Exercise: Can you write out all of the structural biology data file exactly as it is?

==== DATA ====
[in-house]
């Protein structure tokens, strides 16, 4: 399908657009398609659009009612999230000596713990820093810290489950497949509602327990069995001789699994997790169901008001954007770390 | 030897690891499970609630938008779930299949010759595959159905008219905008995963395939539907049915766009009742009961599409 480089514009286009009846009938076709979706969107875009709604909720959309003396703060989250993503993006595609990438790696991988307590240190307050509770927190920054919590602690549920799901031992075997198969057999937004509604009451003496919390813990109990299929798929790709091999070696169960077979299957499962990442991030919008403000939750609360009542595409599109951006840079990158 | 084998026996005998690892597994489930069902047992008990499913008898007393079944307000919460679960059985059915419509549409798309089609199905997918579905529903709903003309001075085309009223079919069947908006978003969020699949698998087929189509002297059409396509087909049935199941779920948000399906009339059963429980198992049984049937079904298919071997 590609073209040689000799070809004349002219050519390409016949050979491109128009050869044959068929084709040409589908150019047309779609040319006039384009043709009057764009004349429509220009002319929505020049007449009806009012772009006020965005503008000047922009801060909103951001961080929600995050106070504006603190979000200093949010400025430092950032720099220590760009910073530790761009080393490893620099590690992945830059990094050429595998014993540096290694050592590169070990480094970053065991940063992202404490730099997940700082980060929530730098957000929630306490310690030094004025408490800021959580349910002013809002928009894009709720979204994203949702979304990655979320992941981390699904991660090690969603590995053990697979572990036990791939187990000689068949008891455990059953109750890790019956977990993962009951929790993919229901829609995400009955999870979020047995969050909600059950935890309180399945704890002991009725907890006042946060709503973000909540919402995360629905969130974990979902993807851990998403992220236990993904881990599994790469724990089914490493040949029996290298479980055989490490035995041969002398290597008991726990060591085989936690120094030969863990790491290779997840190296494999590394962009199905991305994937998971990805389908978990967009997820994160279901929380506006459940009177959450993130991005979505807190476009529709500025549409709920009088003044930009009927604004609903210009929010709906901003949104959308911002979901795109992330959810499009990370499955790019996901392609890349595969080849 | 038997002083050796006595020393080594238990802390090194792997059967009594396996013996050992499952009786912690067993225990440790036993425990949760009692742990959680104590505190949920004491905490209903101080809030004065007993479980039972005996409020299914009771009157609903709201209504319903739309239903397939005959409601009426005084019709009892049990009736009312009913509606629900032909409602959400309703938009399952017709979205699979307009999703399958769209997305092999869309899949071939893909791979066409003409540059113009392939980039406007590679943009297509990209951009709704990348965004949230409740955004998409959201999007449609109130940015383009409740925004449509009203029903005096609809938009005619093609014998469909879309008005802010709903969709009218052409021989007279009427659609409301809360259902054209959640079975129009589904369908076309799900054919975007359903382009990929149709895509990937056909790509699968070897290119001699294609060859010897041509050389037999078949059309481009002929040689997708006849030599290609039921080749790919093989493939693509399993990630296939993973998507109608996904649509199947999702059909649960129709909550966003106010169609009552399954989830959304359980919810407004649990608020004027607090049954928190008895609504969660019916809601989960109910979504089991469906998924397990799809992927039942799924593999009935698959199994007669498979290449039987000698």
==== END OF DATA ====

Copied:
[in-house]
């Protein structure tokens, strides 16, 4: 399908657009398609659009009612999230000596713990820093810290489950497949509602327990069995001789699994997790169901008001954007770390 | 030897690891499970609630938008779930299949010759595959159905008219905008995963395939539907049915766009009742009961599409 480089514009286009009846009938076709979706969107875009709604909720959309003396703060989250993503993006595609990438790696991988307590240190307050509770927190920054919590602690549920799901031992075997198969057999937004509604009451003496919390813990109990299929798929790709091999070696169960077979299957499962990442991030919008403000939750609360009542595409599109951006840079990158 | 084998026996005998690892597994489930069902047992008990499913008898007393079944307000919460679960059985059915419509549409798309089609199905997918579905529903709903003309001075085309009223079919069947908006978003969020699949698998087929189509002297059409396509087909049935199941779920948000399906009339059963429980198992049984049937079904298919071997 590609073209040689000799070809004349002219050519390409016949050979491109128009050869044959068929084709040409589908150019047309779609040319006039384009043709009057764009004349429509220009002319929505020049007449009806009012772009006020965005503008000047922009801060909103951001961080929600995050106070504006603190979000200093949010400025430092950032720099220590760009910073530790761009080393490893620099590690992945830059990094050429595998014993540096290694050592590169070990480094970053065991940063992202404490730099997940700082980060929530730098957000929630306490310690030094004025408490800021959580349910002013809002928009894009709720979204994203949702979304990655979320992941981390699904991660090690969603590995053990697979572990036990791939187990000689068949008891455990059953109750890790019956977990993962009951929790993919229901829609995400009955999870979020047995969050909600059950935890309180399945704890002991009725907890006042946060709503973000909540919402995360629905969130974990979902993807851990998403992220236990993904881990599994790469724990089914490493040949029996290298479980055989490490035995041969002398290597008991726990060591085989936690120094030969863990790491290779997840190296494999590394962009199905991305994937998971990805389908978990967009997820994160279901929380506006459940009177959450993130991005979505807190476009529709500025549409709920009088003044930009009927604004609903210009929010709906901003949104959308911002979901795109992330959810499009990370499955790019996901392609890349595969080849 | 038997002083050796006595020393080594238990802390090194792997059967009594396996013996050992499952009786912690067993225990440790036993425990949760009692742990959680104590505190949920004491905490209903101080809030004065007993479980039972005996409020299914009771009157609903709201209504319903739309239903397939005959409601009426005084019709009892049990009736009312009913509606629900032909409602959400309703938009399952017709979205699979307009999703399958769209997305092999869309899949071939893909791979066409003409540059113009392939980039406007590679943009297509990209951009709704990348965004949230409740955004998409959201999007449609109130940015383009409740925004449509009203029903005096609809938009005619093609014998469909879309008005802010709903969709009218052409021989007279009427659609409301809360259902054209959640079975129009589904369908076309799900054919975007359903382009990929149709895509990937056909790509699968070897290119001699294609060859010897041509050389037999078949059309481009002929040689997708006849030599290609039921080749790919093989493939693509399993990630296939993973998507109608996904649509199947999702059909649960129709909550966003106010169609009552399954989830959304359980919810407004649990608020004027607090049954928190008895609504969660019916809601989960109910979504089991469906998924397990799809992927039942799924593999009935698959199994007669498979290449039987000698």